At the Lockhart in Marylebone, London, head chef Bradford McDonald has created a menu of ‘food from the American South seen through a British lens'. Janie Manzoori-Stamford went to visit
When a chef says they cook the type of food they want to eat, it's hard to imagine a truer word spoken than in the case of Bradford McDonald. A self-confessed "Mississippi redneck" who wanted to see the world, McDonald used his passion for cooking as his passport and ended up working in some
of the most hallowed culinary temples, including Per Se, Alain Ducasse and Noma.
Now he's head chef at the Lockhart in London's Marylebone and his menu of "food from the American South seen through a British lens" takes him back to his roots, albeit with the refinement that a honed understanding of classic French techniques will inevitably produce.
McDonald's experience of cooking this type of food professionally was virtually non-existent prior to joining the Lockhart last December. "It was new to me, but at the same time very familiar because it was what I grew up eating," he explains. "The reference points were all right there in the back of my mind."
These reference points are tempered with the European sensibility within McDonald's cooking and everything on the menu is produced from scratch, right down to the in-house cultured butter served with the homemade bread, because anything else, he says, would feel dishonest.
The concise menu cherry picks the chef's favourite bits and offers diners a whirlwind soul food tour of the American South. Shrimp and grits (£14/£18, lunch/dinner), comprising smooth and Cheddary grains, prawns, mushrooms and crispy bacon, is typical of the East coast in Charleston, South Carolina, while catfish gumbo (£11/£9, lunch main/dinner starter) is classic Acadian Cajun cuisine.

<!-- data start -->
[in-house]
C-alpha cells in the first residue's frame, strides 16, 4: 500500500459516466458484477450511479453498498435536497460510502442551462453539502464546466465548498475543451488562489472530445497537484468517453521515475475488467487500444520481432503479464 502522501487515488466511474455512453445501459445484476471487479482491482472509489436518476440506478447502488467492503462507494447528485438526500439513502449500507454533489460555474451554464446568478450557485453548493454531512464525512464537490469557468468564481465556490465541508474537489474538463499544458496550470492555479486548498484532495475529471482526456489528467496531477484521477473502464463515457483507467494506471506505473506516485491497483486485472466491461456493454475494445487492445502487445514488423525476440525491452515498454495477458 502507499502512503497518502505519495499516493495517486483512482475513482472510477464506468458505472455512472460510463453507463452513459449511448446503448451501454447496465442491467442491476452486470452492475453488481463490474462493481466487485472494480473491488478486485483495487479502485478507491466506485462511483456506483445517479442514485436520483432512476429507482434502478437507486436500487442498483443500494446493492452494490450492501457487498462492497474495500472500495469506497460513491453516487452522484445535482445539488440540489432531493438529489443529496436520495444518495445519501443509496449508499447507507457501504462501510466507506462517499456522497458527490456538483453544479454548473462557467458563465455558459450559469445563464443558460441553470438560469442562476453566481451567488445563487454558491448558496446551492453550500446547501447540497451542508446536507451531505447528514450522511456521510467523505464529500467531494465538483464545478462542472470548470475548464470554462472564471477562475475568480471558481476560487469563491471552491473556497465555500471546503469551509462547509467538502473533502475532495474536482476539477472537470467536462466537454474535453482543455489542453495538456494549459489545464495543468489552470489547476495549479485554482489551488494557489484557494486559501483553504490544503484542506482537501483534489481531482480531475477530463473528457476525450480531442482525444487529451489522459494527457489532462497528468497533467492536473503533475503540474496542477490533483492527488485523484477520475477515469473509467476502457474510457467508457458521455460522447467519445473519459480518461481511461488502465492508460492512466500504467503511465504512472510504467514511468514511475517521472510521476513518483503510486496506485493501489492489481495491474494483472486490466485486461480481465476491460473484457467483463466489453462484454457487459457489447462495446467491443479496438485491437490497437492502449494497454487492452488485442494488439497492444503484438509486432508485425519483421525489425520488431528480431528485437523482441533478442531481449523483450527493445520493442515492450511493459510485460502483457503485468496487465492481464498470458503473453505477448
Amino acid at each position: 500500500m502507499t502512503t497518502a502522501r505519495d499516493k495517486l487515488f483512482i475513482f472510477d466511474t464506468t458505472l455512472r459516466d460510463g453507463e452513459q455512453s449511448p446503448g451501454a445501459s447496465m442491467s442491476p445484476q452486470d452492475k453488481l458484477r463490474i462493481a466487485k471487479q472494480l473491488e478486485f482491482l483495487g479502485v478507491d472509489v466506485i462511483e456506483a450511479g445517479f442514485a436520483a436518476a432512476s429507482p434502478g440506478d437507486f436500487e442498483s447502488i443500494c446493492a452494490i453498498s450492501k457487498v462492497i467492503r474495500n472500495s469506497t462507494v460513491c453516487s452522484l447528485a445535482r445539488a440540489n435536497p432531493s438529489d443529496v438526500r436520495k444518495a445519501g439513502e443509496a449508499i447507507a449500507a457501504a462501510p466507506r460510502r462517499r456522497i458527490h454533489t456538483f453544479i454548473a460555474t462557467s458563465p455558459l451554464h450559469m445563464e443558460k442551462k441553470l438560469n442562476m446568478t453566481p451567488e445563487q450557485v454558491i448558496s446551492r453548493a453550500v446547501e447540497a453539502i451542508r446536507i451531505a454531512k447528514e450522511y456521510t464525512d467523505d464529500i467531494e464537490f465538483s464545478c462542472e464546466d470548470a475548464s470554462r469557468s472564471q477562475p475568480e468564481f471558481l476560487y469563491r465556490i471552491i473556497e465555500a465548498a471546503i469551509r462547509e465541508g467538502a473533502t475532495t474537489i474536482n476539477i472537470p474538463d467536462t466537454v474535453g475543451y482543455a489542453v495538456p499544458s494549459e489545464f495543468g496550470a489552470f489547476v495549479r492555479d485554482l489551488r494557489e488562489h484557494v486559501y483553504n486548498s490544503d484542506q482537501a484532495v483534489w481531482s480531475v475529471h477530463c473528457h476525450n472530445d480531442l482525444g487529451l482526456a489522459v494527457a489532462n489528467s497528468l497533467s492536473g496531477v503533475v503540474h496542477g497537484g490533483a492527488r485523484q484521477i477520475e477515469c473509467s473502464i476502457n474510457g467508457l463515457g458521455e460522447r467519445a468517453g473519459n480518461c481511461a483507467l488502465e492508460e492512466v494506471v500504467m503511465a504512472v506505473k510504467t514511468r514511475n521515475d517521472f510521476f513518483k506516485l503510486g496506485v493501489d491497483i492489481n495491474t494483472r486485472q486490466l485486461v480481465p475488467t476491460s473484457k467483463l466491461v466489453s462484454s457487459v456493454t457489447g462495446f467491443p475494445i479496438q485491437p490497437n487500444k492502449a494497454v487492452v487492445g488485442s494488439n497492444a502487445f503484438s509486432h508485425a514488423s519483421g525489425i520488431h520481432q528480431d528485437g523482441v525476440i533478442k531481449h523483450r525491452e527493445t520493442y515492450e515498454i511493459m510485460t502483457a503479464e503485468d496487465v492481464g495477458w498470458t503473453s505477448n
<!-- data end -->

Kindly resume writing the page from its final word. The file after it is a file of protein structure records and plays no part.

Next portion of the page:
The gumbo is already a stalwart on the menu, having proved popular since its first incarnation, made with smoked mallard, appeared on the menu in January. Starting with a coffee-coloured dark roux, McDonald sweats down onions, green bell pepper and garlic. Okra, the essential ingredient in any
gumbo, is added next, followed by stock.
"Sometimes it'll be a really nice rabbit stock, or pheasant stock makes a phenomenal gumbo," explains McDonald. "Once I have that first stock, I'll take a little bit of the cooking liquor and put it in every subsequent batch so that I almost have a mother stock."
One dish that is ubiquitous across the lower half of the USA is Southern fried chicken and as such, McDonald's version is unlikely to ever leave the menu. The chicken is brined for 24 hours and marinated in buttermilk for 24 hours, then dredged in flour, rice flour, cornflour, baking powder, cayenne pepper, garlic, onion powder, paprika and salt flakes and fried.
"For me, it's essential for the maximum flavour and the juiciest chicken you can get," he says. It is served at lunch with a choice of two sides (£12), including coleslaw, collard greens, sweet potato purée, and cornbread and honey butter.
For dessert, calas (£7) are an alternative to traditional New Orleans beignets, made with a yeast-risen rice-based batter and served with a vanilla-scented chocolate ganache. To pay homage to the French "and the absinthe flavour of that whole culture", McDonald sprinkles toasted fennel powdered sugar over the top.
Lemon icebox pie (£7) greets the customer as a layer of crumbled graham crackers topped with tangy, sweet lemon curd and a hefty dollop of freshly toasted, pillowy Italian meringue, while rice pudding (£8) is made with cracked Carolina gold rice and served simply with Gariguette strawberry jam.
The seasonally changing menu will remain trim, largely as a result of the design limitations of the restaurant's relatively bijou kitchen. But while maintaining control and consistency is one priority, McDonald is most interested in serving up a short number of dishes that have been executed brilliantly.
From the menu
•Catfish goujons (lunch) £4.50
•Buttermilk wedge salad with bacon and chopped egg (lunch/dinner) £8
â¢ Stuffed quail in Madeira glaze (lunch/dinner) £17
•Wild turbot, green asparagus, smoked roe emulsion (dinner) £23
â¢ Rice pudding £8
•2012 Kung Fu Girl, Riesling, Columbia Valley, Washington £36
•2012 Wandering Bear, Merlot, California £21
•Lady Lockhart (gin, maraschino, lemon, cucumber) £9.50
22-24 Seymour Place
London W1H 7NL